Modulation of Myofibroblast Apoptosis for Treatment of Lung Fibrosis.
Investigators: Prof. Raphael Breuer and Dr. Shulamit Wallach-Dayan
Regenerative capacity in vital organs is limited by fibrosis propensity. Idiopathic pulmonary fibrosis (IPF), a progressive lung disease linked with aging, is a classic example. IPF, with a 3–5-year survival, imposes a heavy economic burden on the medical system. Current treatment is palliative. The marketfor IPF was valued at $1,616 million in 2016, and is estimated to reach $3,569 million by 2023, growing at a CAGR of 11.9% from 2017 to 2023, due to rise in geriatric population and cigarette smoking. A critical factor in the market growth is that the cause of the disease is unknown, which makes the development of a therapeutic highly challenging, and poses an opportunity for identifying new mechanisms that underlie the disease pathogenesis.
Our novel discovery that fibroblasts escape immune surveillance as a mechanism of tissue fibrosis (Wallach-Dayan, PNAS 2007), which was adopted by opinion leaders in the field of kidney fibrosis (Struz, Nephrol Dial Transplant (2008; 23: 2477–2479) and that small-molecules can regulate escape from immune surveillance, can pave the way for fibrosis resolution by offering a novel therapeutic approach for irremediable lung fibrosis by reducing myofibroblast resistance to apoptosis via manipulation of a certain target with small molecules.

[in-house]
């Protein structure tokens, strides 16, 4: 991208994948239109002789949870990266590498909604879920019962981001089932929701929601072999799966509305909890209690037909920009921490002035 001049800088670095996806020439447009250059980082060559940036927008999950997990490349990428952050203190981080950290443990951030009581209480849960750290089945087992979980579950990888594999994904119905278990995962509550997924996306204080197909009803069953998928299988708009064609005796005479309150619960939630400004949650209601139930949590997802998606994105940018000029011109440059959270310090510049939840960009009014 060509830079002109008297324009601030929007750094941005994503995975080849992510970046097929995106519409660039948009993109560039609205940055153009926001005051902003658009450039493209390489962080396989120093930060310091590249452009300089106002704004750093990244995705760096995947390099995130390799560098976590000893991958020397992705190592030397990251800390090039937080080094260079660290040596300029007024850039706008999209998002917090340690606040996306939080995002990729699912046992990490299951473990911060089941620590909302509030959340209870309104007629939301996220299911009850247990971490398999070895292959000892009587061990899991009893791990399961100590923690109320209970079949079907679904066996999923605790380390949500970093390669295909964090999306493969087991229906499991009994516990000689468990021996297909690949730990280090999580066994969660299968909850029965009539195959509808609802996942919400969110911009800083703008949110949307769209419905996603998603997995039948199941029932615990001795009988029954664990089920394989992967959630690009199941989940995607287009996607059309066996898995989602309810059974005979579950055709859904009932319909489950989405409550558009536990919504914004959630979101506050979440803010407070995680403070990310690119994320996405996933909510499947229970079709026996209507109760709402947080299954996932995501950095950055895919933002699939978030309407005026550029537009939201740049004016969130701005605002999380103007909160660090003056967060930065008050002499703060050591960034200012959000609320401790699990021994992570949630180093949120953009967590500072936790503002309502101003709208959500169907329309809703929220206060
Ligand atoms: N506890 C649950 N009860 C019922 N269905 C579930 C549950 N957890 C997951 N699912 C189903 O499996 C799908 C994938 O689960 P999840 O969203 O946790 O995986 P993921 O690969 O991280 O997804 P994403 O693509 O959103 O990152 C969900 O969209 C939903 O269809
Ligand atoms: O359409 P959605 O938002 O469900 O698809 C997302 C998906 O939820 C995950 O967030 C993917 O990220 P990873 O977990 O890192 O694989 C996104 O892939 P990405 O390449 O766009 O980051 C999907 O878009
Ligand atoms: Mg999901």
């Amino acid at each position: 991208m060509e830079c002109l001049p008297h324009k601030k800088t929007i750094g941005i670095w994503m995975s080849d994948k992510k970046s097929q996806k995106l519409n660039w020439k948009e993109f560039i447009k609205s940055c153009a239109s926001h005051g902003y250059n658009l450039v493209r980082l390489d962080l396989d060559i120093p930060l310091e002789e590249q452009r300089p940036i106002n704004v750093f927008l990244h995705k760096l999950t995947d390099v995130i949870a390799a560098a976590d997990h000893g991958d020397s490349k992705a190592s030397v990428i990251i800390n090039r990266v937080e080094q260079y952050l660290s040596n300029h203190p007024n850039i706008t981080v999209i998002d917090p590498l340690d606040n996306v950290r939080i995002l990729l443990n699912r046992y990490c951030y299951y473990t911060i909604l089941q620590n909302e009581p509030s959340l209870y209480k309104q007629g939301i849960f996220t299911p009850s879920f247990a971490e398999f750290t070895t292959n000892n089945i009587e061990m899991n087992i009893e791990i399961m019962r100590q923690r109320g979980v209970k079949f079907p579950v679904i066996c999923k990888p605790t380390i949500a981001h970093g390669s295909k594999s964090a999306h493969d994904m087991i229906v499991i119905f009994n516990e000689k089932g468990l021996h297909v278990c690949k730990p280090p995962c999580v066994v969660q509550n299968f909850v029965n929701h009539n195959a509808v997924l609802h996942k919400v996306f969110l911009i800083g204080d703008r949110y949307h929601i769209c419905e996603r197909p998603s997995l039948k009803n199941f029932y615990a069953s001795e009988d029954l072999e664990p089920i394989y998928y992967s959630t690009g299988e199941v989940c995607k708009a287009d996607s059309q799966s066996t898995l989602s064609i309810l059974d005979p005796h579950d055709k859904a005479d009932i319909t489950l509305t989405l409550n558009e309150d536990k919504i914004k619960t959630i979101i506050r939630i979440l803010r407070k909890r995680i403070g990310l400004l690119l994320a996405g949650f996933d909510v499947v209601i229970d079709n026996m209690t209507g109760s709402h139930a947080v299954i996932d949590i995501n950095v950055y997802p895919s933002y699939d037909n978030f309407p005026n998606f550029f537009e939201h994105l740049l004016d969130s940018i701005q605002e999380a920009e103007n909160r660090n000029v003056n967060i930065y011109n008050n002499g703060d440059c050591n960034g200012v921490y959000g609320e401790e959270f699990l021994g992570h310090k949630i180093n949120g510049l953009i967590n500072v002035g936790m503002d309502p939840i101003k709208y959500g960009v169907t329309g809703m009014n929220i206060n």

· Target is essential for myofibroblast resistance to apoptosis and escape from immune surveillance.
· Identification of a mechanism of action.
· In vitro: small molecules downregulated human lung myofibroblast target levels and sensitized myofibroblasts induced apoptosis.
· In vivo: small molecule reduces target enzymatic activity and fibrosis (bleomycin-induced lung fibrosis).
The small molecules and/or their derivatives and be used as a new class of proprietary pharmaceuticals for tissue fibrosis, such as lung fibrosis, and potentially in other organs. Lung fibrosis drugs will be delivered to the trachea, possibly via inhalation, possibly as a chronic treatment.
The small molecules pose a novel mechanism of action for fibrosis in IPF and potentially other fibrotic diseases that may be treated based on the same mechanism. Because of the major unmet clinical need for patients suffering from these diseases and the limited selection of treatment, the opportunity for a novel class of drugs is highly attractive in the field of fibrosis.